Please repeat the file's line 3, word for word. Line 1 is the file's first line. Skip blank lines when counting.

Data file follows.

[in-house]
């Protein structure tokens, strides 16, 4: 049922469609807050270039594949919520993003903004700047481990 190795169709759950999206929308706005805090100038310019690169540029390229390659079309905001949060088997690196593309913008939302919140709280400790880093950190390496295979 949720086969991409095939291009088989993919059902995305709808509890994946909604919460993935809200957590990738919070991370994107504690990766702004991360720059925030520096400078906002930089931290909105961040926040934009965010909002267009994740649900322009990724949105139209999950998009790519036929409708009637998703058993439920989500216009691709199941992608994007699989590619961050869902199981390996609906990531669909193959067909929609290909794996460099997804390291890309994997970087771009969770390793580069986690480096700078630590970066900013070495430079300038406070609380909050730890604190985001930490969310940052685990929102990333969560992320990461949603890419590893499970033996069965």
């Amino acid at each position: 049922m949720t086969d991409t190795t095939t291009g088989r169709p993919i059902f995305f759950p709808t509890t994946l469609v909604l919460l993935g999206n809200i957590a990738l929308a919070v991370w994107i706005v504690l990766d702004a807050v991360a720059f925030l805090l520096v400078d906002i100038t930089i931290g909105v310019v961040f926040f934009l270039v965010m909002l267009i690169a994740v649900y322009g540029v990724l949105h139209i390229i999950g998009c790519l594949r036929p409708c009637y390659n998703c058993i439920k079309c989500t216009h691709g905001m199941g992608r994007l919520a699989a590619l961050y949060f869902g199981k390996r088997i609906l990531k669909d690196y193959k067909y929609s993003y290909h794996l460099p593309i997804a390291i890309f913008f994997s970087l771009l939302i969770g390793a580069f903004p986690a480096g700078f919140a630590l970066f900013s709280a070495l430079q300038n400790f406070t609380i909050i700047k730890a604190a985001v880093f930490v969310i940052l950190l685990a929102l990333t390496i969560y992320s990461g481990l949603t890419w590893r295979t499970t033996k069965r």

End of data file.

């Amino acid at each position: 049922m949720t086969d991409t190795t095939t291009g088989r169709p993919i059902f995305f759950p709808t509890t994946l469609v909604l919460l993935g999206n809200i957590a990738l929308a919070v991370w994107i706005v504690l990766d702004a807050v991360a720059f925030l805090l520096v400078d906002i100038t930089i931290g909105v310019v961040f926040f934009l270039v965010m909002l267009i690169a994740v649900y322009g540029v990724l949105h139209i390229i999950g998009c790519l594949r036929p409708c009637y390659n998703c058993i439920k079309c989500t216009h691709g905001m199941g992608r994007l919520a699989a590619l961050y949060f869902g199981k390996r088997i609906l990531k669909d690196y193959k067909y929609s993003y290909h794996l460099p593309i997804a390291i890309f913008f994997s970087l771009l939302i969770g390793a580069f903004p986690a480096g700078f919140a630590l970066f900013s709280a070495l430079q300038n400790f406070t609380i909050i700047k730890a604190a985001v880093f930490v969310i940052l950190l685990a929102l990333t390496i969560y992320s990461g481990l949603t890419w590893r295979t499970t033996k069965r």